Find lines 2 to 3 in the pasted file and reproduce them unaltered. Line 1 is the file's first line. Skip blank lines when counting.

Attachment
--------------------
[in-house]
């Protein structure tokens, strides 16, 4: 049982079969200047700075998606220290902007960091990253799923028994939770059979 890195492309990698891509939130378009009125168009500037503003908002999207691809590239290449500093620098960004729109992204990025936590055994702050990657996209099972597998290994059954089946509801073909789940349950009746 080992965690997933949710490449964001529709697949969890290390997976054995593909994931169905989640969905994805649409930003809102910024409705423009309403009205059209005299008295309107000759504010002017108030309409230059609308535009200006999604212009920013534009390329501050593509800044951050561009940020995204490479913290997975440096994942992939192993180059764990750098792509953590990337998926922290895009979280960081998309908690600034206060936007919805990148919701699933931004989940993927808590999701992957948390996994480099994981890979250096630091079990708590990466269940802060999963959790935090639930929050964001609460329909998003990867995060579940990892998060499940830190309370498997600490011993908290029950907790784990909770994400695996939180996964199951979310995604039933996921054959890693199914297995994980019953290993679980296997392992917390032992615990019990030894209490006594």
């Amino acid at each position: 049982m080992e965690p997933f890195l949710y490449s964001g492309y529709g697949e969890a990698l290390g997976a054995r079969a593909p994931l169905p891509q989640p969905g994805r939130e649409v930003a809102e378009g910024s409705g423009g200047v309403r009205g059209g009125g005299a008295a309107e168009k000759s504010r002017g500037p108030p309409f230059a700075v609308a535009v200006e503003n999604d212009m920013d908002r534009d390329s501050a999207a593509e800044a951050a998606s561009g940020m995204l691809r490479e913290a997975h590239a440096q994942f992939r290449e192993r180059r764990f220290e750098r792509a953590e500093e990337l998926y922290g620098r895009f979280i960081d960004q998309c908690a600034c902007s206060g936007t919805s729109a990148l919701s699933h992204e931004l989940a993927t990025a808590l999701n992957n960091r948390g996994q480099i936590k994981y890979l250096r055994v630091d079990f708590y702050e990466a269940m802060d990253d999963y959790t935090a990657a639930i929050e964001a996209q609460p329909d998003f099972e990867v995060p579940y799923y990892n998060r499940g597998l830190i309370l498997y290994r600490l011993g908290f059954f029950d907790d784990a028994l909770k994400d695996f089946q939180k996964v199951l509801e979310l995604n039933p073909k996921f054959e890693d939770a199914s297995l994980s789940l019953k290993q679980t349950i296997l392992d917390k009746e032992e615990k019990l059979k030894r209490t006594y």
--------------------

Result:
């Protein structure tokens, strides 16, 4: 049982079969200047700075998606220290902007960091990253799923028994939770059979 890195492309990698891509939130378009009125168009500037503003908002999207691809590239290449500093620098960004729109992204990025936590055994702050990657996209099972597998290994059954089946509801073909789940349950009746 080992965690997933949710490449964001529709697949969890290390997976054995593909994931169905989640969905994805649409930003809102910024409705423009309403009205059209005299008295309107000759504010002017108030309409230059609308535009200006999604212009920013534009390329501050593509800044951050561009940020995204490479913290997975440096994942992939192993180059764990750098792509953590990337998926922290895009979280960081998309908690600034206060936007919805990148919701699933931004989940993927808590999701992957948390996994480099994981890979250096630091079990708590990466269940802060999963959790935090639930929050964001609460329909998003990867995060579940990892998060499940830190309370498997600490011993908290029950907790784990909770994400695996939180996964199951979310995604039933996921054959890693199914297995994980019953290993679980296997392992917390032992615990019990030894209490006594």
């Amino acid at each position: 049982m080992e965690p997933f890195l949710y490449s964001g492309y529709g697949e969890a990698l290390g997976a054995r079969a593909p994931l169905p891509q989640p969905g994805r939130e649409v930003a809102e378009g910024s409705g423009g200047v309403r009205g059209g009125g005299a008295a309107e168009k000759s504010r002017g500037p108030p309409f230059a700075v609308a535009v200006e503003n999604d212009m920013d908002r534009d390329s501050a999207a593509e800044a951050a998606s561009g940020m995204l691809r490479e913290a997975h590239a440096q994942f992939r290449e192993r180059r764990f220290e750098r792509a953590e500093e990337l998926y922290g620098r895009f979280i960081d960004q998309c908690a600034c902007s206060g936007t919805s729109a990148l919701s699933h992204e931004l989940a993927t990025a808590l999701n992957n960091r948390g996994q480099i936590k994981y890979l250096r055994v630091d079990f708590y702050e990466a269940m802060d990253d999963y959790t935090a990657a639930i929050e964001a996209q609460p329909d998003f099972e990867v995060p579940y799923y990892n998060r499940g597998l830190i309370l498997y290994r600490l011993g908290f059954f029950d907790d784990a028994l909770k994400d695996f089946q939180k996964v199951l509801e979310l995604n039933p073909k996921f054959e890693d939770a199914s297995l994980s789940l019953k290993q679980t349950i296997l392992d917390k009746e032992e615990k019990l059979k030894r209490t006594y």